Personnel Schedules for Your Review

Rebekkah Shaw Records Management Leave a Comment

As part of the General Schedule Update Project, the Utah State Archives is proposing the following changes to the general retention schedules for personnel records. Since May last year, several meetings and discussions have been held with human resource representatives and records officers to clearly define the contents of a personnel file. The seven year retention listed below is based on the statute of limitations for contracts.

-1- Employment History Records
Employment history documents a person’s application, hiring, and employment with a governmental entity, including all records necessary to calculate benefits. Actions taken as a result of disciplinary action or grievances are included in this schedule.
SD 14-7, 14-11;CNT 8-34MUN 9-1, 9-12, 9-34, Retention: 65 years or
7 years after
retirement or death
Disposition: Destroy
-2- Performance Plans & Evaluations
This information documents an employee’s performance, including awards, performance plans, and evaluations.
SD 14-30;MUN 9-7, 9-27, 9-39CNT 8-18, 8-33 Retention: 7 years after
end of employment
Disposition: Destroy
-3- Grievance and Discipline Records
Initial documentation responding to complaints that result in any type of investigation for possible disciplinary action.
SD 14-27MUN 9-9, 9-11, 9-16, 9-19,CNT 8-1, 8-7, 8-14, 8-19 Retention: 7 years after
case closed
Disposition: Destroy
-4- Employee Health and Medical Records
These records document an employee’s fitness for duty. Documentation for health-related leave is included.
SD 8-3, 8-7, 14-5,MUN 9-37 Retention: 7 years after
end of employment
Disposition: Destroy

These general retention schedules will be presented to the State Records Committee at their next meeting on November 13th. We welcome your feedback on this update by either commenting to this blog post, calling Rebekkah Shaw at 801-531-3851 or emailing .

Comments 0

  1. Where did the magic number 7 come from? Is there a standard of 7 years for retaining other records? Just interesting…Also, I would like to see some language that says “from the creation of this schedule forward” so we do not incur exposure to liability if we have previously disposed of documentation.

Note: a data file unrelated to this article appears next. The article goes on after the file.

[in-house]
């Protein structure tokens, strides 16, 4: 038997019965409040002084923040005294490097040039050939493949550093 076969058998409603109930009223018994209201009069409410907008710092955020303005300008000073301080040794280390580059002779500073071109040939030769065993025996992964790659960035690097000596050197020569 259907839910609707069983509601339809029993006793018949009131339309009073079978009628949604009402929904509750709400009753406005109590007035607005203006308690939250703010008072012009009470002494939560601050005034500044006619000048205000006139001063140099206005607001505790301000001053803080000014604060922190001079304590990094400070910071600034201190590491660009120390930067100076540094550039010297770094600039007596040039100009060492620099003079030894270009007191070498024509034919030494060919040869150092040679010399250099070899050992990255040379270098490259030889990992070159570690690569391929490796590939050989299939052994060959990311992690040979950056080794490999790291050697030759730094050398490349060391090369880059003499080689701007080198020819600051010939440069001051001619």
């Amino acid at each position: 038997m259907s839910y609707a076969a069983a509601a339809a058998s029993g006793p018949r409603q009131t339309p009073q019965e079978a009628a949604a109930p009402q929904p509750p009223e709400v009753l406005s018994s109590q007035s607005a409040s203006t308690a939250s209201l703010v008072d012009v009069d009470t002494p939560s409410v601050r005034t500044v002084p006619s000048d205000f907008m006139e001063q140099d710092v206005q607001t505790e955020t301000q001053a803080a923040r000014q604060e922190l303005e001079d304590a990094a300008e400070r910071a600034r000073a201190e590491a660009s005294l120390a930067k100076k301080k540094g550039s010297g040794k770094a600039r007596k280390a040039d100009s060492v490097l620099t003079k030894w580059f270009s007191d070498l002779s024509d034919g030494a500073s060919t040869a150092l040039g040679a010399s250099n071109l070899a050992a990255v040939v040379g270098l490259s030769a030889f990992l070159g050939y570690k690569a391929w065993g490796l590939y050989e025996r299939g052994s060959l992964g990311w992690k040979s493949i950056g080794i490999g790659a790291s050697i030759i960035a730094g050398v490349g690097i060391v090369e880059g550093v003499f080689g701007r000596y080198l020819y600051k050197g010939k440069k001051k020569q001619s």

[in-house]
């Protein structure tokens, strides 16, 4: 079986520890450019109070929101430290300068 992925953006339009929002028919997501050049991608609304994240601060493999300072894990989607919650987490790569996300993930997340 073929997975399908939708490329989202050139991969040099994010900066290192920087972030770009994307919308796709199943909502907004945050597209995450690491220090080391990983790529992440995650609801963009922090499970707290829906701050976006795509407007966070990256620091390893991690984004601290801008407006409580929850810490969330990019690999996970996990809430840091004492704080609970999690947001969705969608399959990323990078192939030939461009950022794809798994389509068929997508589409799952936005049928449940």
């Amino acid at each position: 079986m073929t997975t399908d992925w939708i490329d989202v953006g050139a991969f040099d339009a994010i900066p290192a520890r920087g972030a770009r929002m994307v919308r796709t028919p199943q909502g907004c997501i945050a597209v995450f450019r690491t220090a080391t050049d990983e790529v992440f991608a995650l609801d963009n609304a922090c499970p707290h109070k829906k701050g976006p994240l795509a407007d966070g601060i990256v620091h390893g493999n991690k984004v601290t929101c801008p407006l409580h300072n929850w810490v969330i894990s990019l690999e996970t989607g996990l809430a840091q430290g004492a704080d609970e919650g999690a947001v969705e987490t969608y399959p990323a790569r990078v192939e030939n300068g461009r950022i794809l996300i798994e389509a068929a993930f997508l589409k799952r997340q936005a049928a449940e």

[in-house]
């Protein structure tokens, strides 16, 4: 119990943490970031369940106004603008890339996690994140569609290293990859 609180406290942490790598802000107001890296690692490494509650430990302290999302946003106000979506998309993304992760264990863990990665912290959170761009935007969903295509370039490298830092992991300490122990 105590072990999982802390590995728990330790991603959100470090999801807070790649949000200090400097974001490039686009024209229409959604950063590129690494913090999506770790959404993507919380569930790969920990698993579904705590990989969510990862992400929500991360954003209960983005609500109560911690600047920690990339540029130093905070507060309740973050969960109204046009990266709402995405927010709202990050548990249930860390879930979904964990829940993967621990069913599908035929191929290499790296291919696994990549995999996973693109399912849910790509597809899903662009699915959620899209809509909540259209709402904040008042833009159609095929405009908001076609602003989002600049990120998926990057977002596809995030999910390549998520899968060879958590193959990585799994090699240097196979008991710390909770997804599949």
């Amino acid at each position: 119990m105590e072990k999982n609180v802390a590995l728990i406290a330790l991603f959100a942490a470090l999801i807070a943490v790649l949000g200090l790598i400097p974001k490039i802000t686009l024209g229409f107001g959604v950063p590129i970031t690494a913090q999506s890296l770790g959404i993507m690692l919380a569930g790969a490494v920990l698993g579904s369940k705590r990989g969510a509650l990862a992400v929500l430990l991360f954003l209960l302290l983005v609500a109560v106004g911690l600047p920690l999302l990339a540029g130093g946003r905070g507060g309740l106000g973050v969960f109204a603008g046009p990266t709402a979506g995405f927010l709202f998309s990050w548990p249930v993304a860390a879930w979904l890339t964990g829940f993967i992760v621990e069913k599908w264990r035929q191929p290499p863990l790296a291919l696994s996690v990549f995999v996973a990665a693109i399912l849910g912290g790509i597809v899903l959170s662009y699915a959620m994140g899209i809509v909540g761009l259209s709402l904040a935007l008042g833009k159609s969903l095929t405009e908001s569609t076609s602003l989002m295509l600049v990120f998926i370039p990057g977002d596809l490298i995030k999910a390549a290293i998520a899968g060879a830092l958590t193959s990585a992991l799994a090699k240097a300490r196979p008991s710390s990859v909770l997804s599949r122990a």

1. Post

      Thank you for your question, Joe. The “magic number 7” comes from the statute of limitations for contracts. Every general schedule draft is submitted to the Attorney General’s office for approval prior to posting on this blog. 7 years is their recommendation.
      The third column here is what we call a “crossover”. All schedules made obsolete will be hyper-linked to the updated schedule on our website. General schedules on our website also have a month and year date stamp so entities are not responsible for following the changed retention until after it is approved. Maybe we should make the date stamp more prominent?

  2. How will the effective date of this new schedule work? Will it affect all current records, all records archived after implementation, or will it be for new hires after the implementation date? JRM

    1. Post

      Hello Johnnie!
      The effective date works the same way as it would if you changed an individual records series. Meaning, all existing records would follow the new schedule. Records that have already been destroyed per the previous retention schedule were correctly destroyed, as they were following the existing retention and disposition at the time of destruction. The third column shows which existing general schedules will be changed to follow the new one if it is approved by the State Records Committee.

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